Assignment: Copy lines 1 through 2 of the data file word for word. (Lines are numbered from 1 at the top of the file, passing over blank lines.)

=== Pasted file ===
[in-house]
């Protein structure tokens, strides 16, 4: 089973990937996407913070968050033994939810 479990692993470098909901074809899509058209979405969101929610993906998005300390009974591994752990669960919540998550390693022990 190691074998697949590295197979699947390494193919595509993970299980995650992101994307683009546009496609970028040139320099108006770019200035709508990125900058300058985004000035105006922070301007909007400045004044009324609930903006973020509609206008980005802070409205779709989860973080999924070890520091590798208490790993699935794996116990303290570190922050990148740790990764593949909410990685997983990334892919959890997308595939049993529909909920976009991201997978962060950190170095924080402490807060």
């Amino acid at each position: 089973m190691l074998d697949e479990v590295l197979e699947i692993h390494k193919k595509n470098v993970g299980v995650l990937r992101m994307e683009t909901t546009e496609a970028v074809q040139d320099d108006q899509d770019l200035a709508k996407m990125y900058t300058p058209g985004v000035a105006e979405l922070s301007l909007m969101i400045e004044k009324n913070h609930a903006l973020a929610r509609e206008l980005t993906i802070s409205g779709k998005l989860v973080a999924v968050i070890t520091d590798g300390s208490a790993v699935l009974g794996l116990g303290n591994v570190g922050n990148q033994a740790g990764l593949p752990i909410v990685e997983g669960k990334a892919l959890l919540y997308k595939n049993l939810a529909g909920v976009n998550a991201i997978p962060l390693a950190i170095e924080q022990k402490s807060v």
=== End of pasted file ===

[in-house]
């Protein structure tokens, strides 16, 4: 089973990937996407913070968050033994939810 479990692993470098909901074809899509058209979405969101929610993906998005300390009974591994752990669960919540998550390693022990 190691074998697949590295197979699947390494193919595509993970299980995650992101994307683009546009496609970028040139320099108006770019200035709508990125900058300058985004000035105006922070301007909007400045004044009324609930903006973020509609206008980005802070409205779709989860973080999924070890520091590798208490790993699935794996116990303290570190922050990148740790990764593949909410990685997983990334892919959890997308595939049993529909909920976009991201997978962060950190170095924080402490807060």